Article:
Vermont lawmakers on Friday advanced a short-term state budget designed to keep the lights on as they await more information about how the coronavirus pandemic has affected the state's finances.
The three-month spending plan, which would take effect in July, level-funds much of state government — reversing cuts proposed by Gov. Phil Scott's administration. Scott's budget writers had suggested to lawmakers that they trim spending in many agencies and departments during the first quarter of the next fiscal year by an annualized rate of 8 percent.
But Rep. Kitty Toll (D-Danville), who chairs the House Appropriations Committee, told colleagues on Friday that doing so without an accurate revenue forecast and without input from the general public would be irresponsible. She said her committee was prepared to make tough decisions at the end of the summer when it returned to finish the state's annual spending plan.
"This budget is intentionally far from complete, as this difficult work will happen in August when our fiscal picture is clearer and decisions can be made based on facts and fully understanding the needs of Vermonters," Toll said during a remote meeting of the House.
The chamber voted 142 to 5 in favor of the bill on Friday. The House is expected to give it final approval next week, at which time it would move to the Senate for consideration.
While level-funding most state government entities, the legislation would allocate more than $47 million of Vermont's $1.25 billion in federal Coronavirus Relief Fund dollars. The House plan would distribute $15 million apiece to the Vermont State Colleges System and the University of Vermont, as well as $5 million to the Vermont Student Assistance Corporation. The Secretary of State's Office, state's attorneys and the legislature itself would each receive $2 million of the federal funding.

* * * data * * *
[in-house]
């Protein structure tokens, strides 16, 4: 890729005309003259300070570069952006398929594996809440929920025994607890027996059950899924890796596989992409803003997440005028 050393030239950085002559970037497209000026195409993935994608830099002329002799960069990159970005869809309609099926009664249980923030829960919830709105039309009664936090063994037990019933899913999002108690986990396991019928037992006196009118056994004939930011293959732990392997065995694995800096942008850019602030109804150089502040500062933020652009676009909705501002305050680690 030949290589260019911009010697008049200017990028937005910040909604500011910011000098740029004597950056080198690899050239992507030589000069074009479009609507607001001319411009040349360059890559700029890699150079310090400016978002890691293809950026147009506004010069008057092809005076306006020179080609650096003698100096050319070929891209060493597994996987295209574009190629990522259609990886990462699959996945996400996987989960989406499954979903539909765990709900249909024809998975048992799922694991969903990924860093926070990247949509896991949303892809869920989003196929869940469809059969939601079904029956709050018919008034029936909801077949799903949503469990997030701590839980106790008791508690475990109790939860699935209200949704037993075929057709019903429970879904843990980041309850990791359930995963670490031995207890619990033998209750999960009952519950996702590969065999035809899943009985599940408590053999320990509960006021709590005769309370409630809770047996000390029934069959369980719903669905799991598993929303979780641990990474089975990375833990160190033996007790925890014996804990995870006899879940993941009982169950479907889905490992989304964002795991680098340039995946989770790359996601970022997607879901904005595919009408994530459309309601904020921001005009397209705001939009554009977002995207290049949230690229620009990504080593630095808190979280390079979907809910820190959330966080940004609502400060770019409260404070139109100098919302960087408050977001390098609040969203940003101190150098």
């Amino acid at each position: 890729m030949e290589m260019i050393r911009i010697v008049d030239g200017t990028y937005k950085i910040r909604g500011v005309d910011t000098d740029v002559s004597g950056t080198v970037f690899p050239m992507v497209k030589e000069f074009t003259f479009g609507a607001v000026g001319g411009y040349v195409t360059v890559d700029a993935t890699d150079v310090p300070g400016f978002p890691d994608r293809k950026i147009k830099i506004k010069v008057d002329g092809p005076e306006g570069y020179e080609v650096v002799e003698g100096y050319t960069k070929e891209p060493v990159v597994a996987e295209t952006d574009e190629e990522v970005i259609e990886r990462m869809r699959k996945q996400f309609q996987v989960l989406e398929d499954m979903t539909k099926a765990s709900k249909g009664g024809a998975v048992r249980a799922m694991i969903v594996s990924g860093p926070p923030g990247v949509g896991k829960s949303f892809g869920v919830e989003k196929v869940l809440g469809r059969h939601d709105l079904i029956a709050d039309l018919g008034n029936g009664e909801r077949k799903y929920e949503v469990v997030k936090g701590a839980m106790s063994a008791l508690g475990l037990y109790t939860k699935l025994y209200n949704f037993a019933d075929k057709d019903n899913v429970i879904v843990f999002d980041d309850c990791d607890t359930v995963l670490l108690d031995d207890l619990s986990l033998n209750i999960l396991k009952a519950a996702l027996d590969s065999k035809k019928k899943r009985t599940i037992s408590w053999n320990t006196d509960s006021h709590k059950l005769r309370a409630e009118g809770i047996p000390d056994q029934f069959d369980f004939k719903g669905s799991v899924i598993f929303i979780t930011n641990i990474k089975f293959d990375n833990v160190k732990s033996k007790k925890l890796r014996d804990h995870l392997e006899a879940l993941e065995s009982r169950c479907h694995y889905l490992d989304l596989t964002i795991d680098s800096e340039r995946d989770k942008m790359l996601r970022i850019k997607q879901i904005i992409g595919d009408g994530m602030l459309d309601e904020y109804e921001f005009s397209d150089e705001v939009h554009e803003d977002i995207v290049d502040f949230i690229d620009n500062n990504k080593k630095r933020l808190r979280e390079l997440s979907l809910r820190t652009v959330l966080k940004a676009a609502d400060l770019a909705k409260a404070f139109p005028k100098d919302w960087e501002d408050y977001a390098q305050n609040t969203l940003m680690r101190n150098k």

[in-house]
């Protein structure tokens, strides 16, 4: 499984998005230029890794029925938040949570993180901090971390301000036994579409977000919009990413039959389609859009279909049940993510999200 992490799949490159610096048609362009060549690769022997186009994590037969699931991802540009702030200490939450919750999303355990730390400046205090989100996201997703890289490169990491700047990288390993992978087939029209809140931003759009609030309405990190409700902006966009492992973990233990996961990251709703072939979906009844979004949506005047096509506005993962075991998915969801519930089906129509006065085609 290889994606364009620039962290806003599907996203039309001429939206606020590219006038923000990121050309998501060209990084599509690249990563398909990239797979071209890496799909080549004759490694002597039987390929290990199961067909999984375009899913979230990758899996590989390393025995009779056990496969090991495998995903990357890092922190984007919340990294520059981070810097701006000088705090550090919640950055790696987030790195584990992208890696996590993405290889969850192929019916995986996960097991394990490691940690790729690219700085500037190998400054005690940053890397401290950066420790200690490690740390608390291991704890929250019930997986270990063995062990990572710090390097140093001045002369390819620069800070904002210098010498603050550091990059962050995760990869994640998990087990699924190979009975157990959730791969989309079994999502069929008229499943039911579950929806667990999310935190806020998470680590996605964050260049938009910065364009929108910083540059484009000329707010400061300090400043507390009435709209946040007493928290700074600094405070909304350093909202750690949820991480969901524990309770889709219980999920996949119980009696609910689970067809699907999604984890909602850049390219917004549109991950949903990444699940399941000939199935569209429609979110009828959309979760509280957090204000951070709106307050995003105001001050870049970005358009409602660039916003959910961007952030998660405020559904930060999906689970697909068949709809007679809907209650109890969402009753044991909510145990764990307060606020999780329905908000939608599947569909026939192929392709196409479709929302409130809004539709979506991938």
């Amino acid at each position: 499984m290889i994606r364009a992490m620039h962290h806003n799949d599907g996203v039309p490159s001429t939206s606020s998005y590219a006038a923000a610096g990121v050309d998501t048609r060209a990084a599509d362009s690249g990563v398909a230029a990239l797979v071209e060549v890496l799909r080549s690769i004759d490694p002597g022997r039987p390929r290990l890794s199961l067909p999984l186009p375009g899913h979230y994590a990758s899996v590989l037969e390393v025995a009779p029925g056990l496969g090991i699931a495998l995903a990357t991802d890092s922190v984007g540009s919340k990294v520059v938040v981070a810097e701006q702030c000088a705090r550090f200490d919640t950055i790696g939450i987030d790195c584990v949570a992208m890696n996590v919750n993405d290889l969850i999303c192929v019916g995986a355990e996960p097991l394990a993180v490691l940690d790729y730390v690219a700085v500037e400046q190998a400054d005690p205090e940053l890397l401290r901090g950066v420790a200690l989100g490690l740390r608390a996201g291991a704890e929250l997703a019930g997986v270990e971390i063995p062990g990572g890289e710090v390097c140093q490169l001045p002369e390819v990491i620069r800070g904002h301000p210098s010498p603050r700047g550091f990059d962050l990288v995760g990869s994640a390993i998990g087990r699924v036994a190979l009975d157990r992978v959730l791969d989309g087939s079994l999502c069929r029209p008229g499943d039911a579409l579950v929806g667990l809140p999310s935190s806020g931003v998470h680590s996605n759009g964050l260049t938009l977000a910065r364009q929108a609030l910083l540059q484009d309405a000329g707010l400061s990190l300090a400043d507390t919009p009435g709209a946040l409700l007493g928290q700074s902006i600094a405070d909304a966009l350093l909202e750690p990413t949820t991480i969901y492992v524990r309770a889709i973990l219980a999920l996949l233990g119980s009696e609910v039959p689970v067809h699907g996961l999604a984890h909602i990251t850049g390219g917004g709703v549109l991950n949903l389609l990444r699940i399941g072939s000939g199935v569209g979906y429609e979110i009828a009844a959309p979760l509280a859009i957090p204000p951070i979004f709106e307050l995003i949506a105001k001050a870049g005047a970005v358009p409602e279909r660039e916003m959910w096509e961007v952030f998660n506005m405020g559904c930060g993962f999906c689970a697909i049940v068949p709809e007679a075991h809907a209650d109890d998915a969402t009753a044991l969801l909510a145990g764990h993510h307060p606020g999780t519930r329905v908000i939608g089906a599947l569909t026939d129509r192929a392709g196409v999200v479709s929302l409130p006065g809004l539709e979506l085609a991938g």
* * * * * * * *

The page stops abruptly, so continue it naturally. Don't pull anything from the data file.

The bill would also fully fund the state's pension obligations, which Toll said was essential to maintaining its credit rating. "This was critical to send this signal to Wall Street that we will pay our debt and pay our obligations," she said.
Though the House chose not to cut funding, it did formalize a hiring freeze for all but essential positions during the three-month period. At the same time, it agreed to implement certain pay raises negotiated by the Vermont State Employees' Association prior to the pandemic.
In her comments to colleagues, Toll characterized the legislation as "a simple, bare-bones budget." But Rep. Cynthia Browning (D-Arlington), who often clashes with Democratic leaders, questioned whether it was wise to pay state workers more and to avoid budget cuts when preliminary revenue forecasts look so grim.
According to the latest projections from the state's economists, Vermont is likely to collect $378 million less than expected next fiscal year — a 15 percent decline from previous forecasts.
"Madam speaker, I am concerned that we are spending ahead of our revenue," Browning said. "We are spending ahead of our funding."
Rep. Anne Donahue (R-Northfield) echoed the sentiment, arguing that "sustaining current levels of operations now will put Vermonters at much higher risk for deeper cuts in the remaining three quarters of the fiscal year."
At the other end of the political spectrum, Rep. Randall Szott (D/P-Barnard) criticized Toll's committee for failing to consider engaging in "emergency deficit spending." He said that "austerity budgeting" disproportionately impacts those most at risk during an economic downturn.
In the end, only Szott, Donahue, Browning and two others — both Republicans — opposed the budget.